At the annual semester-opening conference of the Czech Ministry of Higher Education on 8 and 9 September in Prague, the topic of “higher education ombudsman institutions” was also on the agenda.
At the invitation of the Vice-Minister for Higher Education, Science and Research, Pavel Doleček, the Higher Education Ombudsman at the Austrian Ministry of Science in Vienna and President of the European Higher Education Ombudsman Network ENOHE, Josef Leidenfrost, took part as an expert in the conference.
Sum-up of keynote presentation and audience discussions
In Josef Leidenfrosts keynote presentation “The Higher Education Ombudsman in Austria / in Europe: Observations, Recommendations”, Leidenfrost presented the most recent developments in Austria, characterised by a central ombudsman office in the Ministry and 11 decentralised ones at higher education institutions. These offices are interconnected within the so-called „Higher Education Ombudsman Network (Hochschulombudsnetzwerk)“. The main functions of this network are establishing and maintaining contacts between its members to professionalise existing ombudsman offices and support others in the establishment and internal institutional anchoring such offices.
With regard to current European developments, Leidenfrost mentioned the importance of the Rome Communiqué adopted by 48 European higher education ministers in November 2020. For the Czech Republic the Czech Minister of Higher Education Robert Plaga had signed the document. This is the first time that the importance of establishing higher education Ombuds institutions to assist in securing student rights has been set out in an official European document. Ombuds should be able to mediate in conflicts, especially in issues of equality that may arise in access to or participation in higher education, or in conflicts that hinder the completion of studies.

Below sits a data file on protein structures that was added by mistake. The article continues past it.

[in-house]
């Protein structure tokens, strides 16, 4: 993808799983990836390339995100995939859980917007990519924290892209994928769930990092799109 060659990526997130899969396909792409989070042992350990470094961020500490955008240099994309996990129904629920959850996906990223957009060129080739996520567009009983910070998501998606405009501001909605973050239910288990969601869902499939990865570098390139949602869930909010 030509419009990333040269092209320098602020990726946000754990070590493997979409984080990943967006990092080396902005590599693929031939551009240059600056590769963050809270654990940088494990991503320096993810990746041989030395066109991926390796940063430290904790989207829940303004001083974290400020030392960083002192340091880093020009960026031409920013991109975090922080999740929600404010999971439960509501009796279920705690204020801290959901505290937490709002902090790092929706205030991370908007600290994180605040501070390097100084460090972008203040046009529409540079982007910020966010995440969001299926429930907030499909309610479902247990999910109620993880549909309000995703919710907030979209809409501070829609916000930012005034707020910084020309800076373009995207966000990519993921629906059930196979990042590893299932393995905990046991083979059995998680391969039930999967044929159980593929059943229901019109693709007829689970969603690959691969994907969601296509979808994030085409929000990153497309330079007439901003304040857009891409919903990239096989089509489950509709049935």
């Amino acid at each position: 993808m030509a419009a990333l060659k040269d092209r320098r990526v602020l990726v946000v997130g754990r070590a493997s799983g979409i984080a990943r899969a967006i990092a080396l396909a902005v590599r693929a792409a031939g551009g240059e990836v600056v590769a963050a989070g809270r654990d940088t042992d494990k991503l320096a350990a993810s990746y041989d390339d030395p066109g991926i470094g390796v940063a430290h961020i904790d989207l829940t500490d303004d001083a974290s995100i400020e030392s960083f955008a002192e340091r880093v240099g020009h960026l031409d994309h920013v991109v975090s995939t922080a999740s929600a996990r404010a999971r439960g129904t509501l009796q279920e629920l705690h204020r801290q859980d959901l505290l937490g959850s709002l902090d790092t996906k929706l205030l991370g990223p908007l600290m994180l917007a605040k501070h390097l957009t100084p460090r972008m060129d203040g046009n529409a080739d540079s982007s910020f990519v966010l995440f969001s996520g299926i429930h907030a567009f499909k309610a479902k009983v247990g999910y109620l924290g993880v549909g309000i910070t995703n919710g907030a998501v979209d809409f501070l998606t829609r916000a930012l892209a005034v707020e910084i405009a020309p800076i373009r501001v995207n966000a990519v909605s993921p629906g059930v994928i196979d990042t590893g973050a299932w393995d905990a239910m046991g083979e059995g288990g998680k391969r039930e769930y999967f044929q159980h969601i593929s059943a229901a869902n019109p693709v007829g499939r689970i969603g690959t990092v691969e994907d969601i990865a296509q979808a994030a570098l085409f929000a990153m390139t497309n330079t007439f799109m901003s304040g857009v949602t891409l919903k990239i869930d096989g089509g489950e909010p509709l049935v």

ENOHE, the European Higher Education Ombudsman Network, Leidenfrost explained, is ready to assist in the creation and development of such institutions. As basic criteria for Ombudsinstitutions, the so-called “Innsbruck Descriptors” were created by ENOHE in 2015. ENOHE provides European-wide webinars, annual in-person or digital conferences and various types of publications. By now, some Czech universities do already have Ombuds offices in place and operational.
The subsequent audience discussion focused on the institutional added value of Ombuds for universities, on their organisational embedding in existing structures, on relations with student representatives, on the necessities of empathy and self-empowerment, and on mediation as a special instrument for conflict management. Special attention during the discussion was also given to the situation of doctoral students and international students. Bilateral talks took place with representatives of the Charles University in Prague, of the Janáček Academy of Music and Performing Arts in Brno and of the Palacky University in Olomouc.